Libraries and the War on Terror: The Power of Nightmares – by John Pateman

Libraries and the War on Terror: The Power of Nightmares


John Pateman

The War on Terror poses three main threats to public libraries: (1) Government money is being diverted from UK public services, including libraries, to fund illegal invasions of sovereign nations; (2) the fear and scaremongering engendered by the War on Terror is allowing the government to erode the civil liberties and democratic values which underpin our library services. The freedoms of information and expression have been reduced and undermined; censorship and surveillance are on the increase; (3) The threat to our communities is that the War on Terror is creating tensions and divisions. The Muslim population has been alienated and many young Muslims radicalised. Asylum seekers, refugees and migrant workers (all lumped together by the tabloid press) are viewed with suspicion and hostility. The BNP has never been so strong. The threats to diversity and community cohesion are clear.

The Threat to Civil Liberties

The Police and Criminal Evidence Act has transformed the powers of the police, allowing them to make arrests for minor offences such as dropping litter, or for protesting against the government. Once held, they can fingerprint, photograph and take DNA evidence from you – by force, if necessary – and hold it in a national database for ever, whether or not you are charged. The Prevention of Terrorism Act gives the police the power to carry out searches which do not have to be founded on reasonable suspicion. Control orders are a form of house arrest under which the liberty of the recipient is severely restricted upon an order made by the Home Secretary. The Campaign Against Criminalising Communities has claimed this is a ‘grave warning that no one is safe from punishment without trial and the government is moving further towards a police state.’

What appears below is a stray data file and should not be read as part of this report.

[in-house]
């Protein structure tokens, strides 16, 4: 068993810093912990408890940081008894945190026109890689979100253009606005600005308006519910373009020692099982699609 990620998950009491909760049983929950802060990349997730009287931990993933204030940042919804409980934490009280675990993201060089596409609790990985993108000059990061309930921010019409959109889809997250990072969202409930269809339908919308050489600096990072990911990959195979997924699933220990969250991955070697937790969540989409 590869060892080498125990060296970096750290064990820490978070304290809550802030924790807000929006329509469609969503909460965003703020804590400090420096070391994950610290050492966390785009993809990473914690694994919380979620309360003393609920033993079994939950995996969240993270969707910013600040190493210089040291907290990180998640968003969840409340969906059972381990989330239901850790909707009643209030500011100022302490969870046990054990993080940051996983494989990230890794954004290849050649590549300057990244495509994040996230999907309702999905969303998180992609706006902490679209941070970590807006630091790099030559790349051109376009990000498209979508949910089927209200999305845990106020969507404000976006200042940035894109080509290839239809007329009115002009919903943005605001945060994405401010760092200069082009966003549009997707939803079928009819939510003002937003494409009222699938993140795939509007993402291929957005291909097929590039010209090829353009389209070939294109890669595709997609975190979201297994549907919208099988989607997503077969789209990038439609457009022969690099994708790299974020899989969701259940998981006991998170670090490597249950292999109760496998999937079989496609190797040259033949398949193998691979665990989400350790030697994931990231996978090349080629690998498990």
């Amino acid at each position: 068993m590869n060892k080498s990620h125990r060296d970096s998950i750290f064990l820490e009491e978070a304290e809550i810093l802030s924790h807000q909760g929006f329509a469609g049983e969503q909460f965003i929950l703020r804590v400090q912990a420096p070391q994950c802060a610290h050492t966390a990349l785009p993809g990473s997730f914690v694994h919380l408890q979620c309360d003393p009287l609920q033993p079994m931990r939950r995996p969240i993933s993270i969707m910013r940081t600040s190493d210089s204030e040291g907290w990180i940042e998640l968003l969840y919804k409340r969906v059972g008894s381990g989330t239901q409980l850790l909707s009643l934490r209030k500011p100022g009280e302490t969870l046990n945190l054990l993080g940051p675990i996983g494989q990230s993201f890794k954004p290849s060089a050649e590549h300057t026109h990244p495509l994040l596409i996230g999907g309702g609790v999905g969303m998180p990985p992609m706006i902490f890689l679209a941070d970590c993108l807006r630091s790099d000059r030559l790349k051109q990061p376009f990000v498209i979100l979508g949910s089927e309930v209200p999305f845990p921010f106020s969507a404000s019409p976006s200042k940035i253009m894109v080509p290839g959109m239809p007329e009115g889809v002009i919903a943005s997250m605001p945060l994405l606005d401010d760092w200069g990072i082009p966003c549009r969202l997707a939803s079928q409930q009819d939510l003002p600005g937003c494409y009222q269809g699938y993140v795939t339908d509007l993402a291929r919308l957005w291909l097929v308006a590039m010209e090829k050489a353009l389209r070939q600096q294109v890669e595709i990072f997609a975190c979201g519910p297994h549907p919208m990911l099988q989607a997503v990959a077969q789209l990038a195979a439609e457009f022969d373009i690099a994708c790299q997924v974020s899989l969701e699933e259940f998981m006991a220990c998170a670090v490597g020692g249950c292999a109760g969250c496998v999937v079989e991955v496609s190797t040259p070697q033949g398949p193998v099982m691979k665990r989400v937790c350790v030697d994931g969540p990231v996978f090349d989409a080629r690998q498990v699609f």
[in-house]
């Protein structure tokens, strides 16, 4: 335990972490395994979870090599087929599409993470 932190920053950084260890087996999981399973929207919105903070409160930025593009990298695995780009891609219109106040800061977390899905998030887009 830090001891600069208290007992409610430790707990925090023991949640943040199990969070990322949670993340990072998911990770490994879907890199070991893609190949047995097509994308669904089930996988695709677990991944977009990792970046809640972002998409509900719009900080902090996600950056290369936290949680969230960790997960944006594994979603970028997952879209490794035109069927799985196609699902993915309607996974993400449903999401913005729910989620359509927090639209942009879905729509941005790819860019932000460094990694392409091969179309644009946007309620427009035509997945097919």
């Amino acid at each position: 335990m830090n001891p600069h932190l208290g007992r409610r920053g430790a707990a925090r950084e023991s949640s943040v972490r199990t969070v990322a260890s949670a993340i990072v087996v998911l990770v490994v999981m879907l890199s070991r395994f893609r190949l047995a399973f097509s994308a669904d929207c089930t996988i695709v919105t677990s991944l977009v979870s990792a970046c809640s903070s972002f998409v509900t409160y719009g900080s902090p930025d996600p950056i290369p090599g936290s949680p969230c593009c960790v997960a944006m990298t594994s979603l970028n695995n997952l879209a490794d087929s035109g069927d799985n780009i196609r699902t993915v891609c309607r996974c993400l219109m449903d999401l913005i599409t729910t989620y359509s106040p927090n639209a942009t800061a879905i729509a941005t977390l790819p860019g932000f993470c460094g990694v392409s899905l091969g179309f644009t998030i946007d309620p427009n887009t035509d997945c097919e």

Government scaremongering, assisted by the tabloid media, has resulted in a majority of people being willing to give up their civil liberties to combat terrorism. Nearly a quarter of the people surveyed for the British Social attitudes study believed that torturing terror suspects would be a ‘price worth paying’ to combat the threat. And a staggering 50% found it acceptable to deny them a jury trial. 70% backed compulsory identity cards for all adults, while an astonishing 80% said that they would accept phone tapping and the electronic tagging of terrorist subjects. 35% even backed a ban on peaceful protests.

In its 2007 World Report Human Rights Watch warned that the War on Terrorism poses a growing threat to free expression. ‘Counter terrorism has given new vigour to some old forms of censorship, and created new ones’. In 2004 only three European countries had laws criminalising the glorification of terrorism. By 2006, thirty six countries had passed such laws, including the UK. Another post 9/11 legacy took place on 30 March 2007 when the UN Human Rights Council passed a resolution that violated international standards on freedom of expression. This resolution stated that freedom of expression may be restricted ‘to ensure respect for religions and convictions’.

The Threat To Community Cohesion The biggest British victims of The War on Terror have been the Muslim community which, prior to the hysteria created by 9/11, had lived relatively peacefully in the UK for many years. Our Muslim communities now live in fear – not of terrorism but of the state and its brands of state terrorism. The Archbishop of York has warned that Britain is in danger of ‘coming close to a police state’ in the wake of the arrest of suspected terrorists in Birmingham. He criticised 90 day detention, likening it to Uganda under the rule of Idi Amin. The Birmingham Central Mosque chairperson accused the government of ‘picking on’ Muslims in the wake of these ‘terror arrests’ He described the arrests as a ‘persecuting course of action’ which the government had taken to justify its terror laws. ‘They have invented this perception of a threat. To justify that, they have to maintain incidents to prove something is going on.’